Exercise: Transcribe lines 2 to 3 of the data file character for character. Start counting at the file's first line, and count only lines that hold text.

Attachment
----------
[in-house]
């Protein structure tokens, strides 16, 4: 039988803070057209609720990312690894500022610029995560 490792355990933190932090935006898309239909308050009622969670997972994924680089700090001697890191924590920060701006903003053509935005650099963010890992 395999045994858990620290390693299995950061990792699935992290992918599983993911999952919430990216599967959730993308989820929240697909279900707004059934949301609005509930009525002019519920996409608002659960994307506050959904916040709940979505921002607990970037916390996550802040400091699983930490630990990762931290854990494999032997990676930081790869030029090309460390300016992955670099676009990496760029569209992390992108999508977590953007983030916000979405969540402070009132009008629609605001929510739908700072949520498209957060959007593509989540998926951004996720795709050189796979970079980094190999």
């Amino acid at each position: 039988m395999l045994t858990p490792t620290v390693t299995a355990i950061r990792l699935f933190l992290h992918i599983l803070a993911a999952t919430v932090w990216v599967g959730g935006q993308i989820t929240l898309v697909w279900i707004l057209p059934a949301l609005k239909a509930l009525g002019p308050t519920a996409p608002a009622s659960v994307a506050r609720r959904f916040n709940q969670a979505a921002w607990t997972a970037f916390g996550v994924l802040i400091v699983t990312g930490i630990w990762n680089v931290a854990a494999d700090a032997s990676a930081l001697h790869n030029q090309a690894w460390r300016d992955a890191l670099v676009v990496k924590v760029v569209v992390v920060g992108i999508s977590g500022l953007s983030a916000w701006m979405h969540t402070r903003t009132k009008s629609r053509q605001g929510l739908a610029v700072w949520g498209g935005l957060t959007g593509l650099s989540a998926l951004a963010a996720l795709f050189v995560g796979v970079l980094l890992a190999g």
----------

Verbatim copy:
């Protein structure tokens, strides 16, 4: 039988803070057209609720990312690894500022610029995560 490792355990933190932090935006898309239909308050009622969670997972994924680089700090001697890191924590920060701006903003053509935005650099963010890992 395999045994858990620290390693299995950061990792699935992290992918599983993911999952919430990216599967959730993308989820929240697909279900707004059934949301609005509930009525002019519920996409608002659960994307506050959904916040709940979505921002607990970037916390996550802040400091699983930490630990990762931290854990494999032997990676930081790869030029090309460390300016992955670099676009990496760029569209992390992108999508977590953007983030916000979405969540402070009132009008629609605001929510739908700072949520498209957060959007593509989540998926951004996720795709050189796979970079980094190999």
């Amino acid at each position: 039988m395999l045994t858990p490792t620290v390693t299995a355990i950061r990792l699935f933190l992290h992918i599983l803070a993911a999952t919430v932090w990216v599967g959730g935006q993308i989820t929240l898309v697909w279900i707004l057209p059934a949301l609005k239909a509930l009525g002019p308050t519920a996409p608002a009622s659960v994307a506050r609720r959904f916040n709940q969670a979505a921002w607990t997972a970037f916390g996550v994924l802040i400091v699983t990312g930490i630990w990762n680089v931290a854990a494999d700090a032997s990676a930081l001697h790869n030029q090309a690894w460390r300016d992955a890191l670099v676009v990496k924590v760029v569209v992390v920060g992108i999508s977590g500022l953007s983030a916000w701006m979405h969540t402070r903003t009132k009008s629609r053509q605001g929510l739908a610029v700072w949520g498209g935005l957060t959007g593509l650099s989540a998926l951004a963010a996720l795709f050189v995560g796979v970079l980094l890992a190999g």